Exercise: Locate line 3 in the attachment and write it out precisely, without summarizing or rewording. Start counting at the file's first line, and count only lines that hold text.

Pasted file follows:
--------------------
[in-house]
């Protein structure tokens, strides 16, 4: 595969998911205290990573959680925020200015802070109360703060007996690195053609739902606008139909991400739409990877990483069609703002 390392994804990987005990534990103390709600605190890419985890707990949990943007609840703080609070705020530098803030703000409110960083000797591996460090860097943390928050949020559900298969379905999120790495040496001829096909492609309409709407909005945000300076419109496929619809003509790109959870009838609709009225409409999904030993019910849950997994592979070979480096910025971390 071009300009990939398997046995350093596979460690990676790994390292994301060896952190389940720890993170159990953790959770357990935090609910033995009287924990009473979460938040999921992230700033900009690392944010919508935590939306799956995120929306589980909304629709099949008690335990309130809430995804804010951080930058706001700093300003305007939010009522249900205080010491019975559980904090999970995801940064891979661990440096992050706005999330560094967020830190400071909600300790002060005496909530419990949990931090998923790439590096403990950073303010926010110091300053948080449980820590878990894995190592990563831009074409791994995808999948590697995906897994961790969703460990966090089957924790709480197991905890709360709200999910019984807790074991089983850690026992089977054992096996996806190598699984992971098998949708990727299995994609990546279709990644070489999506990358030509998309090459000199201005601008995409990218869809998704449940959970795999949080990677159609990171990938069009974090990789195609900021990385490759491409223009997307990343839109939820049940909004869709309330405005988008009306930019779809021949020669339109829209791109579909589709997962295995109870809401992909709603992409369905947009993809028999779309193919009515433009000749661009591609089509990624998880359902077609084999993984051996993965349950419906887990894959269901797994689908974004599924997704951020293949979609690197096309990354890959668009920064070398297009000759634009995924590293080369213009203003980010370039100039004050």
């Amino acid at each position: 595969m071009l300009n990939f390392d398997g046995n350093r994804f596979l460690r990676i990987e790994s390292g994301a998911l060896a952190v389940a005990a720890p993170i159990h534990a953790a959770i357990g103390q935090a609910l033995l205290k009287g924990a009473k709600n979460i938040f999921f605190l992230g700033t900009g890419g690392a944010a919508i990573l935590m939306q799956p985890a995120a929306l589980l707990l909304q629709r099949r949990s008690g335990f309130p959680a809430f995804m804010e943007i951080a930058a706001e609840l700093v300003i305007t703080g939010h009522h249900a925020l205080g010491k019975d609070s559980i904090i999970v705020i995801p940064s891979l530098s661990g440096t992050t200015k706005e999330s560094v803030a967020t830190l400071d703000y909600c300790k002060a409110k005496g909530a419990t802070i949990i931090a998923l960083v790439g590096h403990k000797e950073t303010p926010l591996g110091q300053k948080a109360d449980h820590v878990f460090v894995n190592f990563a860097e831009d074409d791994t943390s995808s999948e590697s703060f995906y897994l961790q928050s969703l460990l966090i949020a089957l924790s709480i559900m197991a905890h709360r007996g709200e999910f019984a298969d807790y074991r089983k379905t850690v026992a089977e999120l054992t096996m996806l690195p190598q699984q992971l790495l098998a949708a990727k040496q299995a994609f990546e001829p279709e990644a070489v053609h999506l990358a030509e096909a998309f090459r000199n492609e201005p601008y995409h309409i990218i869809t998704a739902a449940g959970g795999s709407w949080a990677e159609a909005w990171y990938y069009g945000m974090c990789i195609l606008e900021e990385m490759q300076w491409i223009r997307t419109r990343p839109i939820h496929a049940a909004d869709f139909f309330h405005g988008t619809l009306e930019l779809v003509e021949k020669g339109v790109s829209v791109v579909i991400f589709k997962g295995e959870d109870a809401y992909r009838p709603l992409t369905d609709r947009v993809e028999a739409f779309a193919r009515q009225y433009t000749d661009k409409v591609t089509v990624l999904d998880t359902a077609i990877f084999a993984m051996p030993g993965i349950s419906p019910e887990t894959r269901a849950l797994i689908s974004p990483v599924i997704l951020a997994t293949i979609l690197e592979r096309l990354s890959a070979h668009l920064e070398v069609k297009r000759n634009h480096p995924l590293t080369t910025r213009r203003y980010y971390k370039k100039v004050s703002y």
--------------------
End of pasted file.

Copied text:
């Amino acid at each position: 595969m071009l300009n990939f390392d398997g046995n350093r994804f596979l460690r990676i990987e790994s390292g994301a998911l060896a952190v389940a005990a720890p993170i159990h534990a953790a959770i357990g103390q935090a609910l033995l205290k009287g924990a009473k709600n979460i938040f999921f605190l992230g700033t900009g890419g690392a944010a919508i990573l935590m939306q799956p985890a995120a929306l589980l707990l909304q629709r099949r949990s008690g335990f309130p959680a809430f995804m804010e943007i951080a930058a706001e609840l700093v300003i305007t703080g939010h009522h249900a925020l205080g010491k019975d609070s559980i904090i999970v705020i995801p940064s891979l530098s661990g440096t992050t200015k706005e999330s560094v803030a967020t830190l400071d703000y909600c300790k002060a409110k005496g909530a419990t802070i949990i931090a998923l960083v790439g590096h403990k000797e950073t303010p926010l591996g110091q300053k948080a109360d449980h820590v878990f460090v894995n190592f990563a860097e831009d074409d791994t943390s995808s999948e590697s703060f995906y897994l961790q928050s969703l460990l966090i949020a089957l924790s709480i559900m197991a905890h709360r007996g709200e999910f019984a298969d807790y074991r089983k379905t850690v026992a089977e999120l054992t096996m996806l690195p190598q699984q992971l790495l098998a949708a990727k040496q299995a994609f990546e001829p279709e990644a070489v053609h999506l990358a030509e096909a998309f090459r000199n492609e201005p601008y995409h309409i990218i869809t998704a739902a449940g959970g795999s709407w949080a990677e159609a909005w990171y990938y069009g945000m974090c990789i195609l606008e900021e990385m490759q300076w491409i223009r997307t419109r990343p839109i939820h496929a049940a909004d869709f139909f309330h405005g988008t619809l009306e930019l779809v003509e021949k020669g339109v790109s829209v791109v579909i991400f589709k997962g295995e959870d109870a809401y992909r009838p709603l992409t369905d609709r947009v993809e028999a739409f779309a193919r009515q009225y433009t000749d661009k409409v591609t089509v990624l999904d998880t359902a077609i990877f084999a993984m051996p030993g993965i349950s419906p019910e887990t894959r269901a849950l797994i689908s974004p990483v599924i997704l951020a997994t293949i979609l690197e592979r096309l990354s890959a070979h668009l920064e070398v069609k297009r000759n634009h480096p995924l590293t080369t910025r213009r203003y980010y971390k370039k100039v004050s703002y």